Mangroves, together with seagrasses and salt marshes, are also receiving more attention worldwide because of their role
in climate change mitigation and adaptation. In a coastal city like Macao, vulnerable to impacts of storm surges, mangroves can help physically protect the coastline by acting as a “green wall,” buffering the impact of strong waves. This helps prevent and reduce coastal erosion while also providing a measure of protection to people and property in coastal areas. We need only look back on the devastation wrought by flood waters during Super Typhoon Hato last year to see the value of investing in a natural barrier against storm surge.
Moreover, because of their unique root system and soil conditions, mangroves far outpace terrestrial forests in their ability to capture and store large quantities of carbon. Much of this carbon is stored belowground in the soil and dead roots, minimizing their carbon release into the atmosphere. They also filter air pollution, which can be an issue in Macao, and supply oxygen for the city.
Mangroves, sometimes called “natural wastewater treatment facilities” due to their ability to filter pollutants, help improve the quality of coastal waters.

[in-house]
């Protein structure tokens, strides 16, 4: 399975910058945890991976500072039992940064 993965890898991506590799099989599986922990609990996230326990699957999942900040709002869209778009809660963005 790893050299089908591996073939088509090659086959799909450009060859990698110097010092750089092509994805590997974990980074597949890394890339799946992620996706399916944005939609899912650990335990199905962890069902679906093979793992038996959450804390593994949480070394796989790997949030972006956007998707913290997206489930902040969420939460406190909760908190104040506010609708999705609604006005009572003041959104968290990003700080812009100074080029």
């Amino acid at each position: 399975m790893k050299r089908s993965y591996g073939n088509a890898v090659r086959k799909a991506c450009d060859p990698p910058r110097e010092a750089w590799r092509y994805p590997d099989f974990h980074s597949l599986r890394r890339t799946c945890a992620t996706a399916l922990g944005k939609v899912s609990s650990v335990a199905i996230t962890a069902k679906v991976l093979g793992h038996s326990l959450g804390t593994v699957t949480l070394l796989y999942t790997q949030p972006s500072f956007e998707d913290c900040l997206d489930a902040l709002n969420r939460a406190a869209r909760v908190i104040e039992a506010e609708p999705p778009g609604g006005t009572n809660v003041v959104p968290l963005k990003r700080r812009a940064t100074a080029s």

Habitat under threat
Despite their proven value, mangroves have long been marginalised and face constant threat worldwide. More than 35 per cent are already gone, and an estimated 1–3 per cent of global area is lost each year. This is primarily attributed to human activities such as the clearing of mangrove forests for aquaculture or the impact of rapid development in coastal areas. But there is cause for hope.
Researchers have estimated that rates of decline in some areas in the world have recently lessened because of improved conservation measures, and many communities are investing in restoration. What about Macao and its mangroves? For those who lived here before the rapid modernisation, you may remember how Taipa looked when mangroves occupied the now freshwater wetland in front of the Old Taipa Houses‐Museum.
During the reclamation, the mangrove plants were transplanted from that area to their current home, Ecological Zone II in Cotai. Our forests are generally in good health, but still vulnerable to pressures from the rapid and massive development adjacent to where they live.
How can we help? We can prevent further destruction of mangrove forests by not polluting their habitat and restoring mangrove forests by planting nursery raised seedlings.
Some parts of the coastlines in Taipa and Coloane are being planted by the government, but there are still other potential sites for restoration around Macao, Cotai, and Coloane. There is hope, that through scientific research, public education and awareness, as well as cooperation of both the government and the local community, Macao’s mangroves will continue to thrive and expand.
The next time you visit Macao’s coastline, remember these remarkable mangroves and how much they give back to us – and consider what you can do to help protect these natural treasures for years to come.